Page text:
As semi-final match-ups go, Ballymena United’s League Cup clash with Ballinamallard tonight is as about as intriguing as can be imagined.
On the face of it, if someone had said to you that Ballymena would reach the semi-final of the second most prestigious knockout competition and then draw a team sitting below them in the league table, not many people would have complained.
The elephant in the room, of course, is United’s dreadful record at Ferney Park since Ballinamallard were promoted to the top flight.
Call me old-fashioned, but, in my opinion, a semi-final should be played at a neutral venue. It’s all part of the occasion, a sense that this isn’t simply a run-of-the-mill league game at the opposing team’s ground.
The only thing that can be said is that all clubs knew the format for the last four before the competition kicked off. Ballymena have played semis both at home and the opposition’s ground in their often overlooked excellent recent League Cup record of three semi-finals in four seasons.
But there’s no doubt that players having to take time off work to get out and rush 75-odd miles down the road to deepest Fermanagh on a midweek night isn’t likely to be conducive to a sparkling performance.
There are a multitude of reasons why I hope Ballymena can go on to reach their third final under Glenn Ferguson’s leadership - not least because it sounds from what I have written above, like a classic case of getting the excuses in early.
What I have described above is unlikely to wash with Ballymena supporters - or indeed Ferguson - if United don’t make the most of a terrific opportunity to reach a decider once again.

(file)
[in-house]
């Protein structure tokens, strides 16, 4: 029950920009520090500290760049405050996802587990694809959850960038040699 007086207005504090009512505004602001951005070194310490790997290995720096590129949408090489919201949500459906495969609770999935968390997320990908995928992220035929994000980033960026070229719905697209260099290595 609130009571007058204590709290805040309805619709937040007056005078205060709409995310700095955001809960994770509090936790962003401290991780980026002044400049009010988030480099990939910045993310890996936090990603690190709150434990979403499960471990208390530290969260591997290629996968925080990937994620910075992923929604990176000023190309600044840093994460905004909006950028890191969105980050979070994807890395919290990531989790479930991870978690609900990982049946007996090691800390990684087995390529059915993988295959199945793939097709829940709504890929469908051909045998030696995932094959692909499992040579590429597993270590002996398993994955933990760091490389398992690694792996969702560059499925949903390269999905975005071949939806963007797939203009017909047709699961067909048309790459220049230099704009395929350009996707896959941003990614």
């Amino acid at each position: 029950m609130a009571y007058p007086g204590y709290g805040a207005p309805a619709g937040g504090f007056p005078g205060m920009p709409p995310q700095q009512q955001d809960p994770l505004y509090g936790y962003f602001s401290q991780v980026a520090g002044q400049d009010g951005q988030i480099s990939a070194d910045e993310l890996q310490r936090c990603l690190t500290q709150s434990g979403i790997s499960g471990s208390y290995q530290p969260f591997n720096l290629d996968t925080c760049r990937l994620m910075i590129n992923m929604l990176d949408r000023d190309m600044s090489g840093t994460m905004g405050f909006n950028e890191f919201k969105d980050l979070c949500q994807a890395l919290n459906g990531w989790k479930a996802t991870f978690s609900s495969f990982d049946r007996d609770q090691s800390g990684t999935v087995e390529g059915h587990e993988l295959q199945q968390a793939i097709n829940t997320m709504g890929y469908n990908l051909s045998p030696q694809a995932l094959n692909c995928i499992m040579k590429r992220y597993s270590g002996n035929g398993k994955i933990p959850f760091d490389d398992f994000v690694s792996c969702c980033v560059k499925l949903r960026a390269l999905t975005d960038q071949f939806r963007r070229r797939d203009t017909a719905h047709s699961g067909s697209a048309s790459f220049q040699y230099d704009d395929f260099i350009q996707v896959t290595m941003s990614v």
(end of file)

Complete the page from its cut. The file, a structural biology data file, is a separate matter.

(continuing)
The draw made me smile as I recalled the day I incurred the wrath of then Ballymena manager Tommy Wright when I made some sort of off-the-cuff comment about a forthcoming midweek game, something along the lines of “that long auld trip to Newry”.
Tommy fixed me a with a steely glare before replying: “When you’ve travelled from Newcastle to Plymouth for a midweek match...now THAT’S a long trip.”
He makes a good point; if you start throwing possible negatives into the equation like the length of journey, players and supporters can start to believe them, and even rely on them as a crutch.
One thing is for sure - someone is going to have to end Ballymena’s unenviable record of never having scored at Ferney Park if they are to progress - unless of course the idea of 120 scoreless minutes, a penalty shootout win and a return home on a different day from you left home floats your boat?
* Follow Stephen Alexander on Twitter (@Stephen_Bmena)